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EPL Talk Podcast Live Show, Open Thread: Special Super Bowl Time (One Hour Early)

EPL Talk Podcast Logo draft 300x242 EPL Talk Podcast Live Show, Open Thread: Special Super Bowl Time (One Hour Early)For many of you, it’s Super Bowl Sunday, so we’re moving the show up one hour giving you a slightly larger gap between show and Bowl. For myself, Laurence McKenna and Kartik Krishnaiyer, it was Chelsea-Liverpool Sunday, with Kenny Dalglish leading the Reds to a potentially season-defining win at Stamford Bridge.

That result meant the Blues failed to take advantage of slips from second place Arsenal, who gave up a four goal lead to Newcastle, and Manchester United, suffering their first loss of the year at Wolves. Instead, after the highest scoring match day since the Premier League went to 20 clubs, Chelsea is tied with Spurs for fourth, with sixth place Liverpool remarkably within sight (six points) of a Champions League return.

On today’s edition of the EPL Talk Podcast, we use the impending international break as an excuse to focus on the weekend results, talking about the races at the top and bottom of the league as well as …

Whatever you want to talk about. As you know from listening, the show is much better whenever you are involved. Leave your thoughts, questions, comments and critiques, and we’ll try to incorporate them into today’s show.

After the jump, the UStream player and chat room, both of which will come to life 30 minutes before showtime.

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44 Responses to EPL Talk Podcast Live Show, Open Thread: Special Super Bowl Time (One Hour Early)

  1. US Stoke Fan says:

    Who exactly initiated the purchase of Fernando Torres for Chelsea? Basically he made the same runs that Drogba made with weaker results. If you already have a franchise striker what is the point of getting a second one that does the same thing with a weaker health record? How does Torres in, Anelka taking balls away from Essien, and Sturridge on loan = a better Chelsea?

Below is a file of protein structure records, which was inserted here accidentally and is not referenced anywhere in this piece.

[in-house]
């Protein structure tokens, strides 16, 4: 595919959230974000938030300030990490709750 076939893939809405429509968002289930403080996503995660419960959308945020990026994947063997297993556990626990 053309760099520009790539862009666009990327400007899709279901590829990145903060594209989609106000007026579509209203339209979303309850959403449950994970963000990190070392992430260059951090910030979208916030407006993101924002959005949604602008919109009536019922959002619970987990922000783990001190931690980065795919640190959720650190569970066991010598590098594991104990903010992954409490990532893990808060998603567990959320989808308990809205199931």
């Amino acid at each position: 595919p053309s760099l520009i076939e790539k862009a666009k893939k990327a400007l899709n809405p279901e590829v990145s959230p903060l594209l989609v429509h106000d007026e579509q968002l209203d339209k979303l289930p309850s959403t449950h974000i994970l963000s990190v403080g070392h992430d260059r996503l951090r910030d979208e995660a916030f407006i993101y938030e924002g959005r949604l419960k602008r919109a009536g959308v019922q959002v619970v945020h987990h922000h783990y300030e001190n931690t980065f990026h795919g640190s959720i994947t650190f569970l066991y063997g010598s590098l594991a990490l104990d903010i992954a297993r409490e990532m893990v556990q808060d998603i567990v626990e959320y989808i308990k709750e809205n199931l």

• Richard Farley says:

      That’s a good question, but I suppose we know how this purchase came about. I doubt Ancelotti asked for Torres, but I also doubt he minded getting him.

      I don’t think the problem today was Drogba or Torres, and I definitely don’t think they clashed. Will talk about this more on the show, but today Ancelotti just never adjusted to what Dalglish did. We talked about it on Wednesday’s show. The three central defenders for Liverpool was probably designed to match-up with Drogba and Torres. Ancelotti never responded, even though he had three days to think of a plan.

    • Mark says:

      Perhaps the most salient factors in the Torres recruitment is that Torres is 6 years younger than Drogba?

  2. US Stoke Fan says:

    Blackpool has lost 5 EPL games in a row despite scoring 9 goals in those games. Why didn’t Ian Holloway address his woeful backline/goal keeping in the transfer window? I don’t see how adding Reid, Beattie, and Kornilenko in the Jan. transfer window addresses the weaknesses of a team that has had no problem scoring goals.

    • Richard Farley says:

      Who knows with Blackpool. Their resources being as they are, they may not have been able to get a defender. They also may not have wanted one. Of the players you listed, only one was an outright purchase, with Puncheon also being a loan get.